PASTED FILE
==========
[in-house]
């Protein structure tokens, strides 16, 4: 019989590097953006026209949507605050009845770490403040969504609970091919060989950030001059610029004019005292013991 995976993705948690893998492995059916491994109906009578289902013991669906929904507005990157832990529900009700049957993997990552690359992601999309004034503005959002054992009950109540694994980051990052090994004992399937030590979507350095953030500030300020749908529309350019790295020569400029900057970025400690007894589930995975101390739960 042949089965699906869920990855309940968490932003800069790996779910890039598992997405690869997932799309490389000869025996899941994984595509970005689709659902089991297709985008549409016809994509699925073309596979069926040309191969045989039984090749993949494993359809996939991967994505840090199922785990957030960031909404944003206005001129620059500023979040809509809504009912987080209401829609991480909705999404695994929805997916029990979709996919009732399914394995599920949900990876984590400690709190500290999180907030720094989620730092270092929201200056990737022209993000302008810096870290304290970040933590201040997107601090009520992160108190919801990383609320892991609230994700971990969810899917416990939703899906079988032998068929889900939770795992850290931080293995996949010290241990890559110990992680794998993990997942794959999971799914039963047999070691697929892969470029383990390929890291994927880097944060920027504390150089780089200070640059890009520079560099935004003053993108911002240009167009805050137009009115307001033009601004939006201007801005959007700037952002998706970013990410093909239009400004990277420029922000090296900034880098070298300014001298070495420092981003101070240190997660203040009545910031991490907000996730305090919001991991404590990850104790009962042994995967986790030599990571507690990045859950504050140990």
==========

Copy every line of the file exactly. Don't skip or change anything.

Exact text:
[in-house]
């Protein structure tokens, strides 16, 4: 019989590097953006026209949507605050009845770490403040969504609970091919060989950030001059610029004019005292013991 995976993705948690893998492995059916491994109906009578289902013991669906929904507005990157832990529900009700049957993997990552690359992601999309004034503005959002054992009950109540694994980051990052090994004992399937030590979507350095953030500030300020749908529309350019790295020569400029900057970025400690007894589930995975101390739960 042949089965699906869920990855309940968490932003800069790996779910890039598992997405690869997932799309490389000869025996899941994984595509970005689709659902089991297709985008549409016809994509699925073309596979069926040309191969045989039984090749993949494993359809996939991967994505840090199922785990957030960031909404944003206005001129620059500023979040809509809504009912987080209401829609991480909705999404695994929805997916029990979709996919009732399914394995599920949900990876984590400690709190500290999180907030720094989620730092270092929201200056990737022209993000302008810096870290304290970040933590201040997107601090009520992160108190919801990383609320892991609230994700971990969810899917416990939703899906079988032998068929889900939770795992850290931080293995996949010290241990890559110990992680794998993990997942794959999971799914039963047999070691697929892969470029383990390929890291994927880097944060920027504390150089780089200070640059890009520079560099935004003053993108911002240009167009805050137009009115307001033009601004939006201007801005959007700037952002998706970013990410093909239009400004990277420029922000090296900034880098070298300014001298070495420092981003101070240190997660203040009545910031991490907000996730305090919001991991404590990850104790009962042994995967986790030599990571507690990045859950504050140990």